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Owner hopes for the best for Kings Palace: Bryan Drew Interview

| 09.03.2015

Owner Bryan Drew is following the mantra of ‘hope for the best and prepare for the worst’ with his leading Cheltenham Festival fancy Kings Palace.

Drew has plenty of reasons to hope for the best with his seven-year-old unbeaten in three starts over fences and 4-1 for the RSA Chase at Cheltenham on Wednesday.

On the other hand, he has good reason to prepare for the worst with Kings Palace weakening rapidly and falling at the last when fancied for the Albert Bartlett Novices’ Hurdle last season.

For the time being, hope and excitement are the overriding emotions, and Drew says: “The vibes are pretty good [from the yard] and he’s in good form. He strained himself a little bit with that awkward landing at Newbury last time but he’s fully recovered from that and is in pretty good shape.

“Everybody seems to think that last year’s Albert Bartlett run counts against him in that they went too fast for him first time around and he ran out of gas on the second circuit. That may be true although he did need a wind op after that. If you look at the finishing time of the Albert Bartlett, I don’t think his run the previous December [over hurdles] was too different so I like to think it was a breathing problem as opposed to a stamina problem but we’ll find out come the RSA.”

Kings Palace wears his heart on his sleeve when he races, heading out into the lead and putting in bold leaps which have so far left his rivals toiling. It is a style that Drew enjoys and he feels aggrieved his pride and joy has had his chances at Cheltenham knocked on the basis of a couple of below par performances.

“He’s very flamboyant and was the same over hurdles,” Drew says. “He’s a front-running horse and likes to be prominent, although he doesn’t have to lead. He’s got tremendous enthusiasm for his job and he’s a pleasure to own. It irks me a little bit to see all the pundits writing him off on the basis of one awkward fall and a pretty useless two-horse race at Newbury. I don’t think taking on a bigger field is an issue at all frankly. It’s not our fault that horses in general have run away from him this season.”

He adds: “We go to the race with lots of hope but we remember the experience of last year and the disappointment so we’ll be keeping our feet on the ground.

“If he runs to the best of his ability then he’s got a strong chance. He’s short in the betting and we can’t do anything about his potential rivals but as long as he’s there fit and healthy he’ll give a real good account of himself.”

While Kings Palace may be Drew’s best chance of a winner at Cheltenham, he is not the owner’s only chance with Moon Racer increasingly fancied for the Weatherbys Champion Bumper. The six-year-old was a classy winner of his only start for the Drew and trainer David Pipe, who also trains Kings Palace, and a big future is expected for the horse whether he wins at Cheltenham or not.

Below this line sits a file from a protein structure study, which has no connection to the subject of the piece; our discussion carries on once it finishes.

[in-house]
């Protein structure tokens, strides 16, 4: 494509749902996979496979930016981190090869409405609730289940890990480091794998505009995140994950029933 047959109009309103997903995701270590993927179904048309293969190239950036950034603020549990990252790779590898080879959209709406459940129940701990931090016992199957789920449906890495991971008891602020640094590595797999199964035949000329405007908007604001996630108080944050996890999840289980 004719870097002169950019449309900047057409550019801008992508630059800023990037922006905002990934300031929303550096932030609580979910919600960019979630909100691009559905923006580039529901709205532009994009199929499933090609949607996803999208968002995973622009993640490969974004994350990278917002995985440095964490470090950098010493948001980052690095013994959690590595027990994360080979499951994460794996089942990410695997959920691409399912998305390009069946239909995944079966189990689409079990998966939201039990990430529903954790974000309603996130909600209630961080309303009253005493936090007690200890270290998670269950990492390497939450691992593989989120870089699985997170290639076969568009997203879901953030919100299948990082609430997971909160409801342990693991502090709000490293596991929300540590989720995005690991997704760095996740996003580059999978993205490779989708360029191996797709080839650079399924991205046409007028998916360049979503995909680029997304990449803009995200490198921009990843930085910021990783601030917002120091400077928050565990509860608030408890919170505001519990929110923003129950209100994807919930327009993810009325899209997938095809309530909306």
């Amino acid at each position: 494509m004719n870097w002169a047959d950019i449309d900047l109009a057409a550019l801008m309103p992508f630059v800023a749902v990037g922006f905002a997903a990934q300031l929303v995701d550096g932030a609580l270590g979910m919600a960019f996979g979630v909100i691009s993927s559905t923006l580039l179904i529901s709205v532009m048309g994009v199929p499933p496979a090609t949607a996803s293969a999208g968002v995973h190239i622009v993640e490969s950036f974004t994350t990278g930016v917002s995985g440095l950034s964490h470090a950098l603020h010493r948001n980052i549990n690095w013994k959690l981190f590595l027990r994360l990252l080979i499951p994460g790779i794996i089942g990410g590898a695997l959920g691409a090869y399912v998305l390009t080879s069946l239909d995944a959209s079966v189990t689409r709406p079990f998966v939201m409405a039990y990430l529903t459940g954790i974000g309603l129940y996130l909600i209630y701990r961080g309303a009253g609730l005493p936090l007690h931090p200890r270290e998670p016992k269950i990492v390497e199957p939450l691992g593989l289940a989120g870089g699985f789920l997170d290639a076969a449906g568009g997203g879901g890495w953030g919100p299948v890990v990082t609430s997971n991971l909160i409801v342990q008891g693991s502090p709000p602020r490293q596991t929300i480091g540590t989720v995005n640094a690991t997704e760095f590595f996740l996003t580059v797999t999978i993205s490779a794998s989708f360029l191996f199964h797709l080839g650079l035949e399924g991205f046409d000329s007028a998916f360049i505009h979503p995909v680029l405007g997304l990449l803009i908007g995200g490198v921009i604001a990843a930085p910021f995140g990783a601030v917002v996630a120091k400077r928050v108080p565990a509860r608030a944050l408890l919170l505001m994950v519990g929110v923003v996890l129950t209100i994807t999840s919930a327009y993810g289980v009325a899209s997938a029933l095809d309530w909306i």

“His first run in October was fantastic,” Drew says. “It was a pretty hot field and we had been hearing all morning about how everyone else liked their runners in the race. He won out of a very small set up in Ireland and I bought him about a week later in Cheltenham. With no disrespect to his previous trainer Michael Ronayne, he’s only got a small yard and I thought this horse in the hands of a serious trainer could be quite useful and I was correct in October. He travelled nicely, dictated the pace and then blew them away that day. We didn’t bring him out sooner because he wasn’t 100 per cent and we’d had a few niggles with him. In the end, we ran out of time to go novice hurdling so we let him take his chance in the bumper and he’s got a full run at things next year with him.”

Un Temps Pour Tout will also carry Drew’s colours at Cheltenham in the Ladbrokes World Hurdle with the owner hoping for a top-three finish in Thursday’s contest.

Drew says: “He’s in good nick. We were hoping to get another run into him in mid-February at Haydock but he wasn’t 100 per cent and we decided against that. “He’s had a racecourse gallop at Exeter which he came out of very nicely but I think he’s got to find ten lengths to figure in the World Hurdle. It’s not impossible for him to find that as he’s a very good horse but it’s a very hot race. If he gets to the top three I think he’ll have done very well.”

Since starting his involvement in racing three years ago, Drew has been a big investor in the sport and is thrilled to be a position to challenge for major prizes at Cheltenham.

He says: “This is what I’m in it for – getting good horses to big races – and it comes no bigger than the festival. I got lucky with Kings Palace as he was my first horse and if he’d been rubbish I may have stopped at one or two. But I fell in love with the game and have invested more. The festival is the pinnacle of the year and I’m extremely excited but am also trying to protect myself and those around me from the potential disappointment.”



Tom Hanrahan